The pills are sometimes deadly and are being mass-produced by criminal drug networks, the feds say.
The alert, the first issued by the Drug Enforcement Agency in six years, says the DEA has confiscated some 9.5 million counterfeit pills so far this year, which is more than the last two years combined. The agency warns that the pills have been seized in every U.S. state in “unprecedented quantities.”
DEA testing indicates a dramatic rise in the number of counterfeit pills containing at least two milligrams of fentanyl – which is considered a deadly dose and could fit on the tip of a pencil.
“The United States is facing an unprecedented crisis of overdose deaths fueled by illegally manufactured fentanyl and methamphetamine,” said Anne Milgram, Administrator of the Drug Enforcement Administration. “In fact, DEA lab analyses reveal that two out of every five fake pills with fentanyl contain a potentially lethal dose … Today, we are alerting the public to this danger so that people have the information they need to protect themselves and their children.”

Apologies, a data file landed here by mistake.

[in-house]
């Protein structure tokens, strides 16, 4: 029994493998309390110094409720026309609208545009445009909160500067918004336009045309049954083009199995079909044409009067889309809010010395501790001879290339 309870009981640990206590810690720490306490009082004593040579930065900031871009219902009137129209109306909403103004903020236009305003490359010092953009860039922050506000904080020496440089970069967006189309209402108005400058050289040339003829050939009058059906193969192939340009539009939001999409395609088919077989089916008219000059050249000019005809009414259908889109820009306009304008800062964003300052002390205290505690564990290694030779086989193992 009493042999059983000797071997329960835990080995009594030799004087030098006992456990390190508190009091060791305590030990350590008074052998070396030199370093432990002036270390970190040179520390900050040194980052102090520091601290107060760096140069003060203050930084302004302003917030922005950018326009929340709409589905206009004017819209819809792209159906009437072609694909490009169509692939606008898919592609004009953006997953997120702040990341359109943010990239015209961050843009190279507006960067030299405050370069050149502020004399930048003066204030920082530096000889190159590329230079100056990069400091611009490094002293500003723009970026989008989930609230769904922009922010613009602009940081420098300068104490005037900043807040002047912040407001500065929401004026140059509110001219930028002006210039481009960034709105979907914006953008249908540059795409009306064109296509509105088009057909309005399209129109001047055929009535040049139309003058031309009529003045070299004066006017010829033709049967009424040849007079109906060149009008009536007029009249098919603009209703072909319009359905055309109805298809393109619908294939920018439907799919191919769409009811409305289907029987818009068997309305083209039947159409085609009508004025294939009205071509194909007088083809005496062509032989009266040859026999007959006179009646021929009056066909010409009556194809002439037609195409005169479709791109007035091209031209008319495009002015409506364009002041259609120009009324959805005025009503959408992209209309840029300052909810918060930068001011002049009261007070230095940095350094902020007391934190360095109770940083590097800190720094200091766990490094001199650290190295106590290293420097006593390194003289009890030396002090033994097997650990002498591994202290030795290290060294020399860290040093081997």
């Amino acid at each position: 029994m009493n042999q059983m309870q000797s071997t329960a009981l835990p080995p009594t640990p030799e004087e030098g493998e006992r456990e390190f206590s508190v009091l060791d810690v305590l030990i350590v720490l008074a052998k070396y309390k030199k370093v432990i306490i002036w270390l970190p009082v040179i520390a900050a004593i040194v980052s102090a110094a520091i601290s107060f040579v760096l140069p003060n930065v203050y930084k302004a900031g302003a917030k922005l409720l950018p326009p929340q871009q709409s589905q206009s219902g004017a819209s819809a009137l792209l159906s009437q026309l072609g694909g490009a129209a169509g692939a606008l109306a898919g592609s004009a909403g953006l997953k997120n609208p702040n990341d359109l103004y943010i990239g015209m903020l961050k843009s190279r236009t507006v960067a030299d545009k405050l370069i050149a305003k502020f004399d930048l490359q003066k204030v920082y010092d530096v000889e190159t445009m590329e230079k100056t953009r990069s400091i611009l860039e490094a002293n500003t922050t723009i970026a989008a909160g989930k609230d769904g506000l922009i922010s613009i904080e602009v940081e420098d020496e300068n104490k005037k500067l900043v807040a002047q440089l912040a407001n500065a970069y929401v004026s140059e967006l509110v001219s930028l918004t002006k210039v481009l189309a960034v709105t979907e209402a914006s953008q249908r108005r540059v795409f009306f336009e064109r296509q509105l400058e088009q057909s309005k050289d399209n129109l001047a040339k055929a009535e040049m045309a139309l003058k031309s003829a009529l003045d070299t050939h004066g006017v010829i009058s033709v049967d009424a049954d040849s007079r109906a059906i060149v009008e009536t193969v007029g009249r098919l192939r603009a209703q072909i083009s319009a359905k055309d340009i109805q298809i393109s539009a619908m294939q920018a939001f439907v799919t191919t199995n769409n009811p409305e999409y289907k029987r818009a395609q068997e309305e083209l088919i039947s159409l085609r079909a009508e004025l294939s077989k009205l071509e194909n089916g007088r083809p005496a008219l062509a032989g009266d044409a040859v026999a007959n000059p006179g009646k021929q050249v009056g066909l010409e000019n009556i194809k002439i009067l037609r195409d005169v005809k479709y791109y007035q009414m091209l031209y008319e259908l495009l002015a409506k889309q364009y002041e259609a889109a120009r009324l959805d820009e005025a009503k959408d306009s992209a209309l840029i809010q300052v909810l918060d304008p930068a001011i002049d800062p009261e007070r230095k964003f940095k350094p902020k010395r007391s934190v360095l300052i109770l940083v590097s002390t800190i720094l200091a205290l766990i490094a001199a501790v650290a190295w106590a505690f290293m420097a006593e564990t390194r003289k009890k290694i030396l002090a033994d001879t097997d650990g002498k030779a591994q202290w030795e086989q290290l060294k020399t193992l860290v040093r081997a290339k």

According to the news release, the counterfeit pills often look like real prescription opioid medications such as oxycodone (Oxycontin, Percocet), hydrocodone (Vicodin), and alprazolam (Xanax); or stimulants like amphetamines (Adderall). Fake prescription pills are widely accessible and often sold on social media and e-commerce platforms – making them available to anyone with a smartphone, including minors.
Most of the counterfeit pills brought into the United States are produced in Mexico, and China is supplying chemicals for the manufacturing of fentanyl in Mexico, according to the DEA.
According to the U.S. Centers for Disease Control and Prevention, more than 93,000 people died of a drug overdose in the United States last year. Fentanyl, the synthetic opioid most commonly found in counterfeit pills, is the primary driver of this alarming increase in overdose deaths. Drug poisonings involving meth, increasingly found to be pressed into counterfeit pills, also continue to rise as illegal pills containing methamphetamine become more widespread.
Drug trafficking is linked to violence. So far in 2021, DEA has seized more than 2,700 firearms in connection with drug trafficking investigations, a 30% increase since 2019.